We frequently discuss the Computer Fraud and Abuse Act (“CFAA”), which prohibits obtaining information from protected computers through unauthorized access or access that exceeds such authorization. Violating the CFAA can have serious consequences, as the statute carries both criminal and civil penalties. But must a defendant obtain information through unauthorized access and exceed authorized access? Ordinarily not. Yet the U.S. Supreme Court will soon consider this question. On June 29, 2015, the Court agreed to hear a criminal defendant’s appeal, in which he argues that federal prosecutors were required to prove both elements for his CFAA conviction.
The Conviction. Michael Musacchio was the president of Exel Transportation Services (ETS), a transportation brokerage company, until he resigned in 2004. In 2005, Musacchio founded a competing company, Total Transportation Services (TTS), and then used independent agents to access ETS’s computer servers to obtain proprietary information. ETS’s new president began hearing rumors about a data breach and hired a forensic investigator, who uncovered what Musacchio was up to. ETS sued Musacchio, TTS, and others, and the parties ultimately settled the civil dispute for $10 million. But in 2010, the federal government indicted Musacchio for violating and conspiring to violate the CFAA the CFAA. The jury returned a guilty verdict, and Musacchio filed an appeal with the United States Court of Appeals for the Fifth Circuit.
The Conviction Affirmed. On appeal, Musacchio did not attack CFAA’s language, which is fairly clear: 18 U.S.C. § 1030(A)(2) prohibits one from obtaining information from a protected computer by accessing this computer without authorization or exceeding such authorization. Instead, Musacchio’s question was this. What happens when the trial court erroneously instructs the jury (without objection) that the underlying CFAA offense is defined as “to intentionally access a protected computer without authorization and exceed authorized access”? Ordinarily, “an instruction that increases the government’s burden and to which the government does not object becomes law of the case.” United States v. Jokel, 969 F.2d 132, 136 (5th Cir. 1992). However, under Fifth Circuit procedure, that rule does not apply where (1) “the jury instruction…is patently erroneous and (2) the issue is not misstated in the indictment.” United States v. Guevara, 408 F.3rd 252, 258 (5th Cir. 2005). On Musacchio’s appeal, the Fifth Circuit held that the indictment correctly set forth the standard and that the jury instruction was patently erroneous. Musacchio v United States, No. 13-11294, slip op. at 5 (5th Cir. Nov. 10, 2014).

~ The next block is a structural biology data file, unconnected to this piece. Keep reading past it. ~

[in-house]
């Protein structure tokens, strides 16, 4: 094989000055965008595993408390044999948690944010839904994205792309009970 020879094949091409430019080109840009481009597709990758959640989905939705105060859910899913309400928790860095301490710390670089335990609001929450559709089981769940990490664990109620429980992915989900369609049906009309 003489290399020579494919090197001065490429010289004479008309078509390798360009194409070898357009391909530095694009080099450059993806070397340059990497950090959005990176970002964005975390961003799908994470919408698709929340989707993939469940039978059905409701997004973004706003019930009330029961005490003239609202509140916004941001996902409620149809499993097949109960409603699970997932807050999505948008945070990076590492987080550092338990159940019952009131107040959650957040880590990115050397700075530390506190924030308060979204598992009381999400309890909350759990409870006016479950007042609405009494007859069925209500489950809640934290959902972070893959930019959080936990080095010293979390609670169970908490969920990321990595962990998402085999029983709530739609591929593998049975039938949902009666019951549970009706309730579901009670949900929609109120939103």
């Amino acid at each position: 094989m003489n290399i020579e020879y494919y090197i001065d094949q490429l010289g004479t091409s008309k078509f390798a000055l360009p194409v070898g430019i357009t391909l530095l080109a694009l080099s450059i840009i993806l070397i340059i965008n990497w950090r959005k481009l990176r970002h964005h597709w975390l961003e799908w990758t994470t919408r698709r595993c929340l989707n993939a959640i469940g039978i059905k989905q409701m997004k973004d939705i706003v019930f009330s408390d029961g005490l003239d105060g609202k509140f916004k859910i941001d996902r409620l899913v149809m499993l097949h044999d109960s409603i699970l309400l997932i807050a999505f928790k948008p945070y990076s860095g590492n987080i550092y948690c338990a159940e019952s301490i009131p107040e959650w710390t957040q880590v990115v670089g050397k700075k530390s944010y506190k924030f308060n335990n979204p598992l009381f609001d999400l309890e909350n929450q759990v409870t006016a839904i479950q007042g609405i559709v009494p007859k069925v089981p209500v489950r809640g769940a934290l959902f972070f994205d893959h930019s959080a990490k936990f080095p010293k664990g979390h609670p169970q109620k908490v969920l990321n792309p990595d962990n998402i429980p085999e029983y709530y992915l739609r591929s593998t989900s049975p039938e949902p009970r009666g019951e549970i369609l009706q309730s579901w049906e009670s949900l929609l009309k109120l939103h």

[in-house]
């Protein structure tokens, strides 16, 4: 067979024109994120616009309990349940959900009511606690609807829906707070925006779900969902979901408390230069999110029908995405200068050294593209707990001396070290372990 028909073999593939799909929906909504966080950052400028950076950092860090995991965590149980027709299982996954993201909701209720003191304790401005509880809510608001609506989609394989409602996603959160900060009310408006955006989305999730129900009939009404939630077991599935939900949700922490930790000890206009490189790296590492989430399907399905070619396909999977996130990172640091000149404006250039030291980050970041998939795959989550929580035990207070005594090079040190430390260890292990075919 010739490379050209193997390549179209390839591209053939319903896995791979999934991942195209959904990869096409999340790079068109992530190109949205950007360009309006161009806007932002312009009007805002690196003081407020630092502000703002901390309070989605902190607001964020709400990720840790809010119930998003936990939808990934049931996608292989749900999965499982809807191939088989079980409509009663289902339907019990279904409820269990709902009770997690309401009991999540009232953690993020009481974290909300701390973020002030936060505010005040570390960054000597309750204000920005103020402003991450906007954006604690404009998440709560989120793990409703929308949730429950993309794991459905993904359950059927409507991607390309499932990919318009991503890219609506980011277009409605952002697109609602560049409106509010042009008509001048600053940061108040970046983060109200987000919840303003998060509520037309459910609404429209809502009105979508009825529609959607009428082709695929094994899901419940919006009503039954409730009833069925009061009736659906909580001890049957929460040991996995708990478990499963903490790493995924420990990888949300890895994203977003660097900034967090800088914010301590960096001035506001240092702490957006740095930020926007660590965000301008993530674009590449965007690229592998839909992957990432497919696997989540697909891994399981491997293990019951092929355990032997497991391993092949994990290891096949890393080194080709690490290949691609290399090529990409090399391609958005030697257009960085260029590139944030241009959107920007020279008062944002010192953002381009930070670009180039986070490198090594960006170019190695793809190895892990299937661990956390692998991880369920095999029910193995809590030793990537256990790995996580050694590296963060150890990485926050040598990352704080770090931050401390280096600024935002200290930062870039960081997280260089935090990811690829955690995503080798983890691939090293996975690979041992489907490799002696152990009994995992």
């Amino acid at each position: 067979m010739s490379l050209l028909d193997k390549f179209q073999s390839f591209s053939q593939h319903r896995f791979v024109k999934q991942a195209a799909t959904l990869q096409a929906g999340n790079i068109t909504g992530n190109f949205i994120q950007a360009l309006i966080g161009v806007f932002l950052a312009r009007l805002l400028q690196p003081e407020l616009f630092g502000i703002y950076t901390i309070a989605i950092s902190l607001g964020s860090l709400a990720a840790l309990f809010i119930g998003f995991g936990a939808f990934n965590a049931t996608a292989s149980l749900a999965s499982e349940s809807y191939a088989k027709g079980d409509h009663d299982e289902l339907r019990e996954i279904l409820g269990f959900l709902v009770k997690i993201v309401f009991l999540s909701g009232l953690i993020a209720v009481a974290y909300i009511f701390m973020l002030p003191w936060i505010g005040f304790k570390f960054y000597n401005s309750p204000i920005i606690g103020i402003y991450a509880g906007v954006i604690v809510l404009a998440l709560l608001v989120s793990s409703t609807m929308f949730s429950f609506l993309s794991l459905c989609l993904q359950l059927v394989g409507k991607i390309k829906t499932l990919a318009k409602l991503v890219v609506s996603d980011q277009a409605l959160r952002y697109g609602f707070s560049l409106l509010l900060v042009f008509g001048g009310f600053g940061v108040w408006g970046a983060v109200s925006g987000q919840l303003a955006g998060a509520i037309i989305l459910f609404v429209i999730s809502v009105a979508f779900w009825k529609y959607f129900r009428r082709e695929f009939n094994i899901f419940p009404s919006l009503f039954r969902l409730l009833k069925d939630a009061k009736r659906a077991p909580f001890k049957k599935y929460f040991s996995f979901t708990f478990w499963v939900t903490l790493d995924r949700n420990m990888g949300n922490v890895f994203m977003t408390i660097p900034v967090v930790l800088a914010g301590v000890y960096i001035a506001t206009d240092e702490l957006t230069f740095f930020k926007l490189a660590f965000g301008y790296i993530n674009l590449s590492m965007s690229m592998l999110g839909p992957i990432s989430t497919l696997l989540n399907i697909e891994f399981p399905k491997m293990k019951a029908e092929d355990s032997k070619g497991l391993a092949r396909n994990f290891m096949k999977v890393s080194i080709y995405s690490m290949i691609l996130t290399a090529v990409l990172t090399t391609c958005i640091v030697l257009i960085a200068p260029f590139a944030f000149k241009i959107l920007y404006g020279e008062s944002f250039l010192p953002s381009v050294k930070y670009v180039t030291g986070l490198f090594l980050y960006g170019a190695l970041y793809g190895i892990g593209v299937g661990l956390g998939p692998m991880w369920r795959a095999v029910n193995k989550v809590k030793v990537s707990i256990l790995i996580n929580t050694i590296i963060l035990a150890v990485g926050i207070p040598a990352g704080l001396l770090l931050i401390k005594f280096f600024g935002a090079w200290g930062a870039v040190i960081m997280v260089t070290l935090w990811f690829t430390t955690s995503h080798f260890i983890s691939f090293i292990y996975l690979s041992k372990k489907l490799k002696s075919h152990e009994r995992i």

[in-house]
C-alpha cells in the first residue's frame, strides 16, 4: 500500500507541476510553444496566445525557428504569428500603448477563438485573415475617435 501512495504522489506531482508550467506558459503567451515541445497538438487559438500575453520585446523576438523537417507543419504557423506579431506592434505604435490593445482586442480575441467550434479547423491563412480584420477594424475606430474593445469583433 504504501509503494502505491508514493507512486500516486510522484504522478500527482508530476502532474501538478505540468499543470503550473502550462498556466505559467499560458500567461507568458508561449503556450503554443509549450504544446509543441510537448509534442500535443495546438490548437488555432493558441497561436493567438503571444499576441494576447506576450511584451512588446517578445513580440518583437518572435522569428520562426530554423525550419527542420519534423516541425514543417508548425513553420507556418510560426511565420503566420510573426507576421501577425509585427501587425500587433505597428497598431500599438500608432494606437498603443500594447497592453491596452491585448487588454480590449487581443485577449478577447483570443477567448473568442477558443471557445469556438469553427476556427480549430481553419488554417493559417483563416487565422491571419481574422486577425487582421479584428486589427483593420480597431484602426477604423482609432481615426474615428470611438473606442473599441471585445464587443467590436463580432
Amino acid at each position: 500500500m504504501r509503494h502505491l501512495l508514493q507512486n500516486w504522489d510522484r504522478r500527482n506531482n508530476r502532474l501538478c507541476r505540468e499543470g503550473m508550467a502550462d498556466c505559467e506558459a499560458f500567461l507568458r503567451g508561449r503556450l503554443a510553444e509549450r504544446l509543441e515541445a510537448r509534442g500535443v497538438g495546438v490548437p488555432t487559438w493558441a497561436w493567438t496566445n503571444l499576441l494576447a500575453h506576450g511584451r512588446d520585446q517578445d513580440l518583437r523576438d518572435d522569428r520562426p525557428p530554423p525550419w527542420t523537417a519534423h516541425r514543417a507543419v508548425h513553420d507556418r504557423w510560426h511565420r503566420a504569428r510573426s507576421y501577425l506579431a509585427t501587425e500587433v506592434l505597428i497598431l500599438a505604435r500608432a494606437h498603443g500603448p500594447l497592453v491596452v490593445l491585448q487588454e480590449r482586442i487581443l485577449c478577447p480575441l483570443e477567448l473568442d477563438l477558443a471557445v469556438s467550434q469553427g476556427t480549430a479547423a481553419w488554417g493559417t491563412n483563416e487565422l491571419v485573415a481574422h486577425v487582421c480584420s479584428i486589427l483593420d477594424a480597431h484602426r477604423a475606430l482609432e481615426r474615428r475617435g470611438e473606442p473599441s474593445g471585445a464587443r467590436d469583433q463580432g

Before The Supreme Court. The Supreme Court likely agreed to hear Musacchio’s appeal to resolve a circuit split. Unlike the Fifth and First Circuits, the Eight and Tenth Circuits require the government to meet any standard imposed by a jury instruction when the government fails to make an objection. Though the Supreme Court likely will not resolve differing interpretations of the CFAA itself—such as the conflicting views on what it means to “exceed authorized access”—the Court will consider an interesting question that highlights the importance of the CFAA in modern trade secret cases and will likely resolve the circuit split on whether an erroneous jury instruction can become the standard when an the government fails to object. Argument on this case is expected during the Supreme Court’s October term, and we will continue to monitor and report on any new developments in the case.